"Trachoma is still the leading infectious cause of blindness in the world, but patients who need surgery are in the most resource-poor countries and reside in those communities at the end of the road or, in this case, where there is no road. Research requires flexibility and ingenuity, qualities fortunately abundant in partners in these countries. In Ethiopia or Niger or Tanzania, how do you assess vision when you need light and there is no electricity? The sun, with a chart attached to a tree, works. But how can you use letters on a vision chart if people do not read, or their alphabet is Amharic? You explain that the 'E' is really a three-legged table and ask, which way do the legs point?
"The vision testers realize their patient is struggling to see the line, as she keeps losing her place on the chart. Maybe she can see the 'E' but is reading the wrong line. The vision tester tries pointing a small finger at the line, but it does not help. Take a pair of scissors, a cardboard box to cut up, and we have a good pointer. The patient can read the line once she knows where on the chart to look.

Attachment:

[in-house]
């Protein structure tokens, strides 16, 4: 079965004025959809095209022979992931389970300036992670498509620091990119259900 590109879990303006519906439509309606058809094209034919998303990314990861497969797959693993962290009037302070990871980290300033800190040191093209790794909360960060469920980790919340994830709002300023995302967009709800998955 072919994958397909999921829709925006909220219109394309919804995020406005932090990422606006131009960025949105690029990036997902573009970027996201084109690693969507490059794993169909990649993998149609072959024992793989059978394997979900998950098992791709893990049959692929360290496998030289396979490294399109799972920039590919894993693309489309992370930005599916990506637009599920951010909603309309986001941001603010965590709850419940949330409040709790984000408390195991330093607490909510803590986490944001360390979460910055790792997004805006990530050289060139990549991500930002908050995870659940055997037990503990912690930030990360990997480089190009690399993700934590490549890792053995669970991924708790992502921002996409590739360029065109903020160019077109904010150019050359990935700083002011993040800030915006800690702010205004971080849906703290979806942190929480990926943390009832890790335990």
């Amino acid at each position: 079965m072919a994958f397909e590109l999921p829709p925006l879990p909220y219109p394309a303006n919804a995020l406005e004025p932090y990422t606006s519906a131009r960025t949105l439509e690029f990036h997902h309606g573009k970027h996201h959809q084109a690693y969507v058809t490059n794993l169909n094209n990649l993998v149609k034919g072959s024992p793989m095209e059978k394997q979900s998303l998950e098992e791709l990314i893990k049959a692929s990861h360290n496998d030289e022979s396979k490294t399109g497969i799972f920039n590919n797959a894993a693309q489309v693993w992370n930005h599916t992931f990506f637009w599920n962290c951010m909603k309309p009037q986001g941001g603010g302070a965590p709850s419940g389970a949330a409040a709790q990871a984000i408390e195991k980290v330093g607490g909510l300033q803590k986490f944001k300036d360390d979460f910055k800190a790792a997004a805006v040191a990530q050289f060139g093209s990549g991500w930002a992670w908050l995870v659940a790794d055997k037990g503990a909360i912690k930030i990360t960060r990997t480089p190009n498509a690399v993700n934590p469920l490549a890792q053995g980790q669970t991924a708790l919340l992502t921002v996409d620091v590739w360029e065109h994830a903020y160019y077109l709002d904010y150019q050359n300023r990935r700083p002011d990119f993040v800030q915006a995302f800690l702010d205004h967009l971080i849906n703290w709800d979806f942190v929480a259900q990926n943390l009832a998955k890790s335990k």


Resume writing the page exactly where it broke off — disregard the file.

"I use my particular skills to design studies and get the money, but going to the field while the research is under way energizes me in special and unforgettable ways. Resilience and creativity, in patients and team members, are truly special gifts."
My View is an opportunity for the Johns Hopkins community to share compelling images and interesting narratives about their work at the university. Have a suggestion? Please send your ideas to firstname.lastname@example.org.